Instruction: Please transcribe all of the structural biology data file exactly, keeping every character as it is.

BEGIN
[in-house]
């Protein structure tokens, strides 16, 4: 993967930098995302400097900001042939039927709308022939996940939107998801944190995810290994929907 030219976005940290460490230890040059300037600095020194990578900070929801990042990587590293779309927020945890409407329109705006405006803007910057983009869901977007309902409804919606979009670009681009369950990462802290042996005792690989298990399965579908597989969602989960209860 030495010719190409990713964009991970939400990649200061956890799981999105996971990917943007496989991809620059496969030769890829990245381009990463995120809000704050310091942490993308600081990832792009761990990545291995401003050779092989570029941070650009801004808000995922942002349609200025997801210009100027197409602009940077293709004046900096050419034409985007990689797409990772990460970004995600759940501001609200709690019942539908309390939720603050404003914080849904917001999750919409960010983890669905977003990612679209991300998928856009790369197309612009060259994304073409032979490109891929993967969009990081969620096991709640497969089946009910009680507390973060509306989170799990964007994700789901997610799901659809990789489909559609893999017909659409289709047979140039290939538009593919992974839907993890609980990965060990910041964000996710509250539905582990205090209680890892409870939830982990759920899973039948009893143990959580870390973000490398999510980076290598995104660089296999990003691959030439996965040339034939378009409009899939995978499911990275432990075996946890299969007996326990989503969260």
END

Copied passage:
[in-house]
């Protein structure tokens, strides 16, 4: 993967930098995302400097900001042939039927709308022939996940939107998801944190995810290994929907 030219976005940290460490230890040059300037600095020194990578900070929801990042990587590293779309927020945890409407329109705006405006803007910057983009869901977007309902409804919606979009670009681009369950990462802290042996005792690989298990399965579908597989969602989960209860 030495010719190409990713964009991970939400990649200061956890799981999105996971990917943007496989991809620059496969030769890829990245381009990463995120809000704050310091942490993308600081990832792009761990990545291995401003050779092989570029941070650009801004808000995922942002349609200025997801210009100027197409602009940077293709004046900096050419034409985007990689797409990772990460970004995600759940501001609200709690019942539908309390939720603050404003914080849904917001999750919409960010983890669905977003990612679209991300998928856009790369197309612009060259994304073409032979490109891929993967969009990081969620096991709640497969089946009910009680507390973060509306989170799990964007994700789901997610799901659809990789489909559609893999017909659409289709047979140039290939538009593919992974839907993890609980990965060990910041964000996710509250539905582990205090209680890892409870939830982990759920899973039948009893143990959580870390973000490398999510980076290598995104660089296999990003691959030439996965040339034939378009409009899939995978499911990275432990075996946890299969007996326990989503969260």